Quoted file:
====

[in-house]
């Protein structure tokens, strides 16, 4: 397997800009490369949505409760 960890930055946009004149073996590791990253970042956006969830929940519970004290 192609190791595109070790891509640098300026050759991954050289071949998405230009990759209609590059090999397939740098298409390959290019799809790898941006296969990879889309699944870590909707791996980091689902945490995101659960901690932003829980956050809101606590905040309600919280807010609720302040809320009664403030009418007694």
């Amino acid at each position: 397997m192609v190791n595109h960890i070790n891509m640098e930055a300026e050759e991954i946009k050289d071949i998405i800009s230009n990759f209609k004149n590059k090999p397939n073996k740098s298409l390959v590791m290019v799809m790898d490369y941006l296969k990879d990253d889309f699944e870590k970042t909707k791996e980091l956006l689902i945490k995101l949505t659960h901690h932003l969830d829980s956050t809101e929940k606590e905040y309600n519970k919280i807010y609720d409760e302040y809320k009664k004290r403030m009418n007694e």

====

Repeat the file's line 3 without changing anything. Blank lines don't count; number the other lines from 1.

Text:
């Amino acid at each position: 397997m192609v190791n595109h960890i070790n891509m640098e930055a300026e050759e991954i946009k050289d071949i998405i800009s230009n990759f209609k004149n590059k090999p397939n073996k740098s298409l390959v590791m290019v799809m790898d490369y941006l296969k990879d990253d889309f699944e870590k970042t909707k791996e980091l956006l689902i945490k995101l949505t659960h901690h932003l969830d829980s956050t809101e929940k606590e905040y309600n519970k919280i807010y609720d409760e302040y809320k009664k004290r403030m009418n007694e």